Story-wise I’m left with a fair bit of frustration at the sheer length of this “event” and such. It seems that SO MUCH was made of the “Doomsday virus” and Superman fighting it/becoming a Doomsday and so on–that Brainiac’s involvement feels like a bait-and-switch. Like this whole thing could have been done in just a couple issues–perhaps Doomed #1, a single month’s slot of tie-ins, then this #2.

Then there’s the fact that this issue itself doesn’t even definitively end but rather kicks down the door onto something else.

[--------------------------------- Spoilers below ---------------------------------]

In “trying to find a place for” Brainiac, Superdoom–powered by all that Brainiac had sought–pushes Brainiac’s ship into a black hole of sorts, ready to sacrifice himself as well to see that Brainiac’s threat to the universe is over. But in this we see shards of something broken, and in those shards, we see what look to me like glimpses of the pre-52 DC Universe…particularly recognizeable to me are Nightwing and his classic first costume (circa 1989) and of course, Superman himself with the “trunks.”

Like this week’s Futures End: Booster Gold issue, this sees to show that in some fashion or another, the DC Universe that *I* grew up on is still out there somehow, and perhaps something involving Brainiac would be a key to–if not bringing it “back,” then at least accessing it.

[--------------------------------- Spoilers above ---------------------------------]

Despite the enormity of what we see on the last pae of the issue, I still don’t feel this story warranted all the chapters it carried, and that this could have been handled in just a handful of issues. Chances are, with the likes of Bleeding Cool and other online spoilers, this issue will wind up being fairly signifiant in the long run and thus in that regard probably worth seeking out, I wouldn’t particularly recommend it in and of itself unless you’ve been following the story in general.

I’m actually (overall) glad I went and hand got it–despite that hefty $5 cover price–for the feelings elicited by that last page, for capping things off, and giving me an “out” to drop back to spending far less each month.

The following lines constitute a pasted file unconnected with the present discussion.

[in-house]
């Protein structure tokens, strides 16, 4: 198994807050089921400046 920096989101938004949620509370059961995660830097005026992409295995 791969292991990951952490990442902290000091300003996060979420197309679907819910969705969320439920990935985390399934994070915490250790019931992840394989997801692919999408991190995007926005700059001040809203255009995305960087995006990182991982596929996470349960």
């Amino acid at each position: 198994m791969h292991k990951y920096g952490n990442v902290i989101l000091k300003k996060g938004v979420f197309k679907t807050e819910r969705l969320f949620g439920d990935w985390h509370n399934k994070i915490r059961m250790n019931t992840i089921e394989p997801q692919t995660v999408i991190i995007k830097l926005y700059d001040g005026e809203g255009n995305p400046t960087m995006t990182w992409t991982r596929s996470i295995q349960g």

Except that this issue–and event–leads directly to an aftermath issue in October’s Action Comics, at minimum. The story isn’t over. And rather than a definitive conclusion, an actual “bookend” to things…we’re simply propelled on to “The next thing.”

Superman: Doomed will probably make for a nice, thick hardcover collection, similarly thick paperback eventually…and really, that’s gonna be the way to go. If you haven’t followed stuff so far, just wait for the collected volume. If it’s priced around $30 for this entire thing, that will be quite a bargain compared to the price paid for the single issues involved, and will put the entire story between two covers instead of the umpteen ones across five-some months for the single issues.

My First Lootcrate

I’ve been hearing about these “Lootcrate” things for a few months, but only recently really had ‘em brought to my fuller attention. And with the advertising push for the September crate–the month’s theme being “Galactic”–I gave in and decided to go ahead and order one.

loot_crate_september14_01So my first Lootcrate arrived this week…I don’t know what size box I was truly expecting, but this was not a bad size at all.

loot_crate_september14_02And at first dig-through, I’m pretty content with my “loot.” One of those blind-pack “mystery mini” figurines (Malcolm Reynolds…so not quite so “blind” in terms of this month’s crate). A Lootcrate-exclusive Tribble. A RetroAction figure from the Alien wave (I got Ripley…I was expecting the Alien itself, so kinda disappointed there. Not really sure what to make of the other stuff…not particularly impressed with the other inserts.

loot_crate_september14_03But I’d have to say the Tribble and the Mal Reynolds mini are largely worth it by themselves…the Ripley/Alien figure makes the dollar value worthwhile. I figure the Alien figure would be $10, the Tribble would probably be at least $5-$9 if not $10, and the mystery mini would be at least $6.

All in all, not bad, and while I may not be overly “excited” by what I’ve got, they’re cool to have, and I look forward to finding out what October’s theme will be.

TMNT Toys in the Wild – Newtralizer, Shredder (Variant), Cockroach Terminator, and Snakeweed

While I did finally “pull the trigger” on buying the Casey Jones figure, I’ve continued to come across a bunch of figures that I have either not been interested in actually purchasing, or haven’t justified (to myself) the purchase YET.

Here are some more photos of several other figures “in the wild”…

NEWTRALIZER

newtralizer_front

newtralizer_profile

SHREDDER (VARIANT)

shredder2_front

shredder2_profile

COCKROACH TERMINATOR

cockroach_terminator_front

cockroach_terminator_profile

SNAKEWEED

snakeweed_front

snakeweed_profile

 

Follow

Get every new post delivered to your Inbox.

Join 259 other followers

%d bloggers like this: